Howard’s End: Internet People's Parliament
The UN Millennium Summit ended Friday by adopting ambitious goals for the UN to strengthen peacekeeping, and to reduce poverty, disease and illiteracy in the 21st Century - I doubt it will happen. We need a global Internet People's Parliament. John Howard writes.
On the very day the UN Millennium Summit convened, news services around the world carried dozens of stories about continuing atrocities in many of the countries whose leaders attended the event.
Three UN aid workers had been killed in West Timor, China was again being criticised for its human rights violations, Taiwan and China continued to spar at each other, deadly clashes were reported between Tajikistan and Kyrgyzstan, then there was Rawanda, Kosovo, the Middle East, Columbia etc. etc. etc.
Leaders of Russia and Japan still couldn't agree on a resolution of territorial disputes that have prevented them from signing a peace treaty formally ending World War 2 hostilities for five decades - Five Decades!
All this in just one news day.
And yet at the opening of the UN Millennium Summit Secretary-General, Kofi Annan, told the around 150 world leaders gathered; "Your peoples look to you for a common effort to solve their problems."
It seems to me that the atrocities that were being reported in the news on the opening day of the Summit, suggests that our world leaders haven't quite got the hang of eliminating poverty, promoting peace, eliminating disease and safeguarding the natural environment.
But they collectively vowed to hit the people with yet more political institutions that were responsible for making the 20th Century the most violent era of mass muder in history.
To me, it was like a collection of world power addicts who had gathered, not to declare their devotion to a 10-step programme to deal with their addiction a day at a time, but to celebrate the miseries their decisions have wreaked on others by vowing to continue with more of the same - but even on that they couldn't agree.
The answers to the problems of the world do not rest with world leaders - they rest in the hearts and minds of the people of each individual nation state coming together in a global People's Parliament.
Only a state could have built the atomic bomb and weapons of mass destruction; only a state populated by civil servants trained to do what they're told so long as the paperwork is in order could conduct a genocide or a world war; only a state has the instrument of coercion at its disposal; only a state can have the most single characterisitic of a desire to wage an internal or external war.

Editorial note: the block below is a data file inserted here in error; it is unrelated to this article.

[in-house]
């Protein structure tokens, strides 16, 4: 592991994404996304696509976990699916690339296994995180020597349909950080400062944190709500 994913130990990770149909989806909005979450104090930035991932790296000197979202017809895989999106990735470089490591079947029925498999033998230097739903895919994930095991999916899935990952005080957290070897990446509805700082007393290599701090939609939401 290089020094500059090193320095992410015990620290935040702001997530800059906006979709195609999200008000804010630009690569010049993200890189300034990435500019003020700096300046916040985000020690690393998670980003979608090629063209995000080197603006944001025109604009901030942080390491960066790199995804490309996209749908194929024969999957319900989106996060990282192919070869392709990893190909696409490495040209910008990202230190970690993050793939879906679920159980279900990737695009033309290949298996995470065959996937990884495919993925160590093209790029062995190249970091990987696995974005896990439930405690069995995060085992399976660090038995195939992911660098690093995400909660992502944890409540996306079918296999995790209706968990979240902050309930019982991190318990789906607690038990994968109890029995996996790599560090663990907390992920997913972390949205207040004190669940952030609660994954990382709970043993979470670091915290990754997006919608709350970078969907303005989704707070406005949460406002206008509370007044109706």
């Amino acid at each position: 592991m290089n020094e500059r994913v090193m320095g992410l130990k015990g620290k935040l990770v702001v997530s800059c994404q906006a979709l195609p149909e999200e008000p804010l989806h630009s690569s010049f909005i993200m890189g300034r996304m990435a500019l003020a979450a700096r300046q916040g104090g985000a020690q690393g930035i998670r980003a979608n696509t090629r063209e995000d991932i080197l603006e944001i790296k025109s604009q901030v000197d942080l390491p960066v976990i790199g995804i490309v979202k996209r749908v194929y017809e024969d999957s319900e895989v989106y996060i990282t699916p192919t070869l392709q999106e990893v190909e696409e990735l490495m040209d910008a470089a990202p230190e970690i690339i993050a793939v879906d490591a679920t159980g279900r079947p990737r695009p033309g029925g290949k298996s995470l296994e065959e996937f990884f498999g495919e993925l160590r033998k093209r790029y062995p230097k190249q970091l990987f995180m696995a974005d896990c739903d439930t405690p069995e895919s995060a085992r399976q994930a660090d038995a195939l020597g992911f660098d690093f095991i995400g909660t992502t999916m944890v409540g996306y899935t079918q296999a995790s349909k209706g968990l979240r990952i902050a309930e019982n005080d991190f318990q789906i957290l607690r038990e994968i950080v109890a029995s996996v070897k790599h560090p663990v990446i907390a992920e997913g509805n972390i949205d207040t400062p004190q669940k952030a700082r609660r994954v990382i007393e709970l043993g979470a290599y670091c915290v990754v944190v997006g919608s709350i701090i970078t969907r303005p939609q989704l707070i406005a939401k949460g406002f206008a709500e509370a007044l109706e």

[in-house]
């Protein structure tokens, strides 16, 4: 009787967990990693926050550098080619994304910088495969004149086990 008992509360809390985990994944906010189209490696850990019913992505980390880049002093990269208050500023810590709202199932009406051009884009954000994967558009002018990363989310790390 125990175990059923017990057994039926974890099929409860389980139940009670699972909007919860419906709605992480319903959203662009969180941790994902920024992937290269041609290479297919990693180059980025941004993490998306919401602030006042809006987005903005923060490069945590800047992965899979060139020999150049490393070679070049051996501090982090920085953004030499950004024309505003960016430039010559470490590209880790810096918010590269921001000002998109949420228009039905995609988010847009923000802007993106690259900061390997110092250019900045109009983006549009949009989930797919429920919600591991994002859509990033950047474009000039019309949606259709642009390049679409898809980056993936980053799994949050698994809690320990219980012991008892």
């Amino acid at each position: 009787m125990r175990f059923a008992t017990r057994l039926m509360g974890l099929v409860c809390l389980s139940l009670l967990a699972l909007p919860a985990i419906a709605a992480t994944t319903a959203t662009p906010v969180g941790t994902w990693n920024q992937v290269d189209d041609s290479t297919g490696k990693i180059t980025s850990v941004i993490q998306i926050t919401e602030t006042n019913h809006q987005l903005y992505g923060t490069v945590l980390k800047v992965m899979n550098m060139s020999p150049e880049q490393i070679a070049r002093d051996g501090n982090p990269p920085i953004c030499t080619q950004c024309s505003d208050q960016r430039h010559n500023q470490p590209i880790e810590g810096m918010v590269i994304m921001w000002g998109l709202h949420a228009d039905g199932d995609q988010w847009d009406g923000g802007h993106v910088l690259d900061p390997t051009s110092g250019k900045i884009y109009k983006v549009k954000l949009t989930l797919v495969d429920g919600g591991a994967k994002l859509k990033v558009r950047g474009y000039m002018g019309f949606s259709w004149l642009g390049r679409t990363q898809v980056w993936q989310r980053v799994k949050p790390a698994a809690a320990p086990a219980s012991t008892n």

These same world leaders allow the arms manufacturers on their soils, they allow the production of the bullets and warheads, they promote policies of genocide, it is they who allow and promote internal policies of discrimination, and it is they, and only they, who are responsible for the misery in this world.
It is they who allow themselves to be captured by the special interests groups who promote policies and war for selfish greed.
It is they who promote financial policies and subsidies for their industry which results in poverty for many others.
Equally, those leaders could promote civilised behaviour and peace - yet in many cases, they don't.
The best thing that many of those power-addicted leaders who gathered to afflict the world with their would-be Imperial City plans could do is get out of the way.
Hook into the chat groups on the Internet and see if what I'm saying is not true.
"Talk" to those on-line in war-torn areas such as Africa, Kosovo, Indonesia, and South America - those people want peace, harmony and prosperity - not strife, war and poverty.
" Talk" to those in the US, Japan, Australia, Britain and throughout Europe - those people, too, want peace, harmony and prosperity - not strife, war and poverty.
Recently in New Zealand we had a session of the Youth ParIiament where 120 of our young people gathered as "parliamentarians" in an attempt to set to rights some of the problems of our country.
There is no good reason why that idea can't be taken globally.
I have a vision of a global People's Parliament through the Internet with the primary purpose of bringing about policies in each nation state which will reduce and ultimately eliminate arms and weapons manufacture, reducing and ultimately eliminating poverty and disease and protecting our global habitat.
A global People's Parliament made up of "representatives" from throughout the world could become a persuasive force in setting global and internal nation-state policies.
Imagine, for example, millions of people telling a government or a multi-national company, through their People's Parliament representatives, that it will not deal with them or their products until they get their human rights or environment policies in-sync.
An on-line form and feedback could be used to establish positions and policy. Further down the track a voting form could be used to "elect" the People's Parliament representatives and spokespeople from each country.
Each member of the global People's Parliament could be issued with a membership card - I'm sure somebody will sponsor that.
Isn't it time to now formalise into a global organisation what many ordinary people in the world want - fairness, justice, the elimination of poverty, disease, weapons and arms manufacture and most of all - peace and prosperity on earth.
Surely, the the abundant resources of the world should distributed in such a way that they are spent on life and not on weapons and things which destroy life.
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